Four retailers describe varied paths to success
Brent Felgner -- Furniture Today, June 27, 2012
The panelists provided insights on their businesses, which represent a broad range of retail models, from full-line furniture stores to a bedding specialist, and from a leading department store to an up-and-coming online retailer.
The panelists included Terry Flach, vice president and general merchandise manager for big ticket business and home at Sears, Hoffman Estates, Ill.; Daniel Dietz, CEO of online retailer Olejo.com; Kristi Morris, merchandise manager and buyer for bedding and bedroom furniture at Steinhafels, Waukesha, Wis.; and Barrie Brown, president of Hastens and another retailer, Sleep. You deserve more, both in San Jose, Calif.
Brown is a bedding veteran who formerly headed Mattress Giant, a sleep shop chain that addressed promotional and medium price points. Now, as a Hastens dealer, he is focused on the high end.
One of the benefits of that new focus, Brown said, is that that's where the puck is going these days. He noted that sales at the $2,000 price point and up have grown from 8% for a major sleep shop chain in 2003 to 45% for the chain last year, when that segment was larger than the segment for sales below $1,000 (43% of sales) and the $1,000 to $2,000 segment (12% of sales).
With his Hastens store, Brown seeks to provide a differentiated shopping experience, offering only the best products and being transparent with the consumer by providing all the key information they need to make good purchasing decisions, he said.
Mattress consumers today are "confused beyond belief," Brown said. They often go to the Internet and leave more confused than when they started. "Not everything on the Internet is true," Brown noted. And too many retailers talk to their customers using manufacturers' terminology, he said. His approach is to discuss sleep more than features and benefits of the beds.
Dietz presented a different type of business model, that of an online retailer. He said Olejo.com, an e-tailer of mattresses, bedding and furniture, has experienced rapid growth. When the company started in 2008, it boasted just three suppliers and 200 SKUs.
"We had the idea that we could take a traditional brick and mortar industry and bring it online," he said.
Now, the company has 200-plus brand partners and offers more than 80,000 products. It has a full-service call center staffed for sales and customer service and has "thousands of satisfied customers."
Dietz said Olejo.com is winning with a customer-focused model.
"The customer is the one with the credit card," he said. "Everything we do is for them. We have an emphasis on training and customer service. And we have an understanding of how to buy a touch/feel product online can be taught. We hire the right people to interact with the customer, even over the phone."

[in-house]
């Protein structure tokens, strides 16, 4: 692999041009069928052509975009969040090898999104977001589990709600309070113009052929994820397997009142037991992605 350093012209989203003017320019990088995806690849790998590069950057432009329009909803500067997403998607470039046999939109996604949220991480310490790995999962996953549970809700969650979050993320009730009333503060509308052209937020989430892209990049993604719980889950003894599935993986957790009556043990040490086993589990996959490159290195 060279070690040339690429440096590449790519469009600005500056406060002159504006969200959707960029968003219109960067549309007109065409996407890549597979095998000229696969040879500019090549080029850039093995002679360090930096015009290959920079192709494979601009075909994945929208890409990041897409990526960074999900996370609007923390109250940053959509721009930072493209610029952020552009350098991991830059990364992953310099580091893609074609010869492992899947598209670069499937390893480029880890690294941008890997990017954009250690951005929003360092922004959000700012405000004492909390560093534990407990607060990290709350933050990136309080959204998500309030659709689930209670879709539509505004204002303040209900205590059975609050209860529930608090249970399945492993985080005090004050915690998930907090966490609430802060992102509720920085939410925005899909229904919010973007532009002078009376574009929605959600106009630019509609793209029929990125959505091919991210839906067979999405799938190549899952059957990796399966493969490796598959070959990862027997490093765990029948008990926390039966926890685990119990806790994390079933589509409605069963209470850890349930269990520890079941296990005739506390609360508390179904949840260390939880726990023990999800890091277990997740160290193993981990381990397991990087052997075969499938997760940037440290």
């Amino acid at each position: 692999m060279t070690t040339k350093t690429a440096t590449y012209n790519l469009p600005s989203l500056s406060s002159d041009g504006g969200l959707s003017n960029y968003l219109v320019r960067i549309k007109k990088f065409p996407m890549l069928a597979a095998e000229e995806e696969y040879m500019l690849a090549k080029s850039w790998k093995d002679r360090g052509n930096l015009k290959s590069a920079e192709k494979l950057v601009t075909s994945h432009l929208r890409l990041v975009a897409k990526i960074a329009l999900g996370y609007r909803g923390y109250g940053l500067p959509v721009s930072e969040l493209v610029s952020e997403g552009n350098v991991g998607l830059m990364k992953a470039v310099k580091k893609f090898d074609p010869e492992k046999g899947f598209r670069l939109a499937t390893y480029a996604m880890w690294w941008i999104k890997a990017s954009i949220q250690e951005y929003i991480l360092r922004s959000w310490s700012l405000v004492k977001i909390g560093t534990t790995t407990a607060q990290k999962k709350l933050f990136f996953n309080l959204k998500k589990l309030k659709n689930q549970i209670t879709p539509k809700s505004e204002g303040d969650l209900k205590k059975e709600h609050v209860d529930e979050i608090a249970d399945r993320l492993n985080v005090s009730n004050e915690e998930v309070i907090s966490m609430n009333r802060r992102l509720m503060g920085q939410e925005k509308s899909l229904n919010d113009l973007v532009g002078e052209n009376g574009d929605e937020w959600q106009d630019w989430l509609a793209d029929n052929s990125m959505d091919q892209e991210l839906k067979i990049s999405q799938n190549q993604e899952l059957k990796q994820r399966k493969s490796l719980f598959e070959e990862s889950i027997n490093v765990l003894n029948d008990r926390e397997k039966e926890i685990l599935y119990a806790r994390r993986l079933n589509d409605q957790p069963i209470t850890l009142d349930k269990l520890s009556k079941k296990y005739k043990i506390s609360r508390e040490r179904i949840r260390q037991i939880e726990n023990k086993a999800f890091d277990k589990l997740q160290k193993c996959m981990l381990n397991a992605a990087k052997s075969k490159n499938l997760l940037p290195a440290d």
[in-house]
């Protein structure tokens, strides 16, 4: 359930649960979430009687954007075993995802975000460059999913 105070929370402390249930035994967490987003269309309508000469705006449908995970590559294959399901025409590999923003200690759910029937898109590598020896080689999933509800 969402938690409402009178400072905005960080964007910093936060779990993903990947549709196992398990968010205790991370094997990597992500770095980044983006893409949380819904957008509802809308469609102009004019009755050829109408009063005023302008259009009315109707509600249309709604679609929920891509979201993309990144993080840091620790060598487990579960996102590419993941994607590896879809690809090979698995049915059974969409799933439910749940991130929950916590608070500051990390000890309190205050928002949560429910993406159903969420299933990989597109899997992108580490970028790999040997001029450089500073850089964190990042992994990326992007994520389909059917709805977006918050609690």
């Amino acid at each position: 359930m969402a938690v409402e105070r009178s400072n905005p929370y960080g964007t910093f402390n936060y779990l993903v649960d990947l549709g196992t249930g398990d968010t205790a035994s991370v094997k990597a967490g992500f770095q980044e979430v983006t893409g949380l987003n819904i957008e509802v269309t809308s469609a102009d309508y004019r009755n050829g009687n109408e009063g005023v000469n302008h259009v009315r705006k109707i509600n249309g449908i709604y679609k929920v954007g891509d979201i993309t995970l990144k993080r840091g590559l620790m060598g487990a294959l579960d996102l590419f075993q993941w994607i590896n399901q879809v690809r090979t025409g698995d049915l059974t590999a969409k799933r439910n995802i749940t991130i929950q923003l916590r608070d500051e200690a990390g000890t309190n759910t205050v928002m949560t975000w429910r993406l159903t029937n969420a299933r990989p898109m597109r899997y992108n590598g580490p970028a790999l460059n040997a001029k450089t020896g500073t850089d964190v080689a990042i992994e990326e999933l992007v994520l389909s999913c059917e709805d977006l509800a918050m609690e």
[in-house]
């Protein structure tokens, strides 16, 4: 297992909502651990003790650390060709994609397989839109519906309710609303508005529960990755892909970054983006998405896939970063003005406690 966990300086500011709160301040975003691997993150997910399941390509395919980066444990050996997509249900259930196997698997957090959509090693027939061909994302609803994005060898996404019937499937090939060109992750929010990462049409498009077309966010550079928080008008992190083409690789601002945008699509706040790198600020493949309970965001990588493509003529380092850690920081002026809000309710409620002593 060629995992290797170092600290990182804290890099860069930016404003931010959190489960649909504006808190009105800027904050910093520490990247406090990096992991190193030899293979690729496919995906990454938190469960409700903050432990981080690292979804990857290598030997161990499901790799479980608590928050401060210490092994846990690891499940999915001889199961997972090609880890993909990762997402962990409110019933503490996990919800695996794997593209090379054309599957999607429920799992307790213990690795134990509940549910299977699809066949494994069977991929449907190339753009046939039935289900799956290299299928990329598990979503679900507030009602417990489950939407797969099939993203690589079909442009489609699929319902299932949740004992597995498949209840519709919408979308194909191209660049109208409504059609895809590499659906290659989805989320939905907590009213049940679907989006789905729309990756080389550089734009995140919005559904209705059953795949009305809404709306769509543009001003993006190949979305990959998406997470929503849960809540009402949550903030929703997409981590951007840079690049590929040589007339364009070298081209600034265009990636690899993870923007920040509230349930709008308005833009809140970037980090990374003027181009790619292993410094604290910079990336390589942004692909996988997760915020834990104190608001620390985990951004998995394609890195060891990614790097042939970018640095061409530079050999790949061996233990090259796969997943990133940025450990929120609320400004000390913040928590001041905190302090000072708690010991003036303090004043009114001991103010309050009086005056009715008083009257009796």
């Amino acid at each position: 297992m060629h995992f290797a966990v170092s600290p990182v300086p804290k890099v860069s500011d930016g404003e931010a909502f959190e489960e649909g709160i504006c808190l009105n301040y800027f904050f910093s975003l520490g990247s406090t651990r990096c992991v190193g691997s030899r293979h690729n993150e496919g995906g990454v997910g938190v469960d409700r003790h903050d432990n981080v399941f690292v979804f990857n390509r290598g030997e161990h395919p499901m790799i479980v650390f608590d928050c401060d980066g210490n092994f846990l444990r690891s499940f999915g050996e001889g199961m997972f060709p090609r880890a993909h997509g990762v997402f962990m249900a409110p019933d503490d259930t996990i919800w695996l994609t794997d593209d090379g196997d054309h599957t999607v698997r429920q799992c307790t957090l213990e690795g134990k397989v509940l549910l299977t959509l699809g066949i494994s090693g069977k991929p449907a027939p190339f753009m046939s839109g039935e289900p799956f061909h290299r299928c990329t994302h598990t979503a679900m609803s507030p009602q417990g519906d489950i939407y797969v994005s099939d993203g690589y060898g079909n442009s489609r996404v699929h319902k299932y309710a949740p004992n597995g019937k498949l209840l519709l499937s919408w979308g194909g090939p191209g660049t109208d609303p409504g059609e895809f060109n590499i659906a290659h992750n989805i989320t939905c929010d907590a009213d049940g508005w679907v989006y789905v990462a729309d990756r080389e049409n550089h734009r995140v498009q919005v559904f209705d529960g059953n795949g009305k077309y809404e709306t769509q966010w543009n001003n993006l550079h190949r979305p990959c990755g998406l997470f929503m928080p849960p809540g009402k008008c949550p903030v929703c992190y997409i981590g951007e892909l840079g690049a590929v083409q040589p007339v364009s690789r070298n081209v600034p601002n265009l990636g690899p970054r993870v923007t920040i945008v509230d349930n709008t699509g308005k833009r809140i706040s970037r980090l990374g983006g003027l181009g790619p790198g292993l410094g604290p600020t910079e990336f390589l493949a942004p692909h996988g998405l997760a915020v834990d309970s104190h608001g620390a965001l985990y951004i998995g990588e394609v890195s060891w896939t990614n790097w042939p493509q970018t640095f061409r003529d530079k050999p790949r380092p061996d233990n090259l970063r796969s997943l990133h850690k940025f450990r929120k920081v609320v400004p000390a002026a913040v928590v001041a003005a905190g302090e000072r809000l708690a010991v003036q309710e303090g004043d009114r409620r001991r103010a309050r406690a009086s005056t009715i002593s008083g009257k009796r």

Olejo.com also thrives by focusing on what works. "We build, test, measure and refine," Dietz said. "We make changes very quickly. We test and measure everything. Then we use the data to our advantage."
In her presentation, Morris said Steinhafels is excelling with its "passionate commitment" to the bedding category, which now represents more than 25% of total business, versus less than 3% in 1991.
Steinhafels has 16 stores, with eight full-line furniture and mattress stores and eight mattress specialty stores. The retailer plans to open two mall mattress specialty stores this fall, Morris said.
One of Steinhafels' success stories is in the specialty sleep arena, where "we have chosen to aggressively pursue opportunities in all foam and hybrid mattresses with set retails of $999-plus and high gross margins," Morris said. The company has longstanding partnerships with Simmons and Tempur-Pedic and more recently added specialty sleep beds from Serta.
"We remain very nimble," Morris said. "Speed wins."
Steinhafels also has done well with power foundations, boosting its attachment rate with Tempur-Pedic from 16% to 40% in 18 months, Morris said.
The panelists also responded to audience feedback on various retail bedding questions. Flach commented on results showing that half of the audience members believe that the industry seeks to turn higher end bedding into commodity purchases.
"That's the way of life in America," he said.
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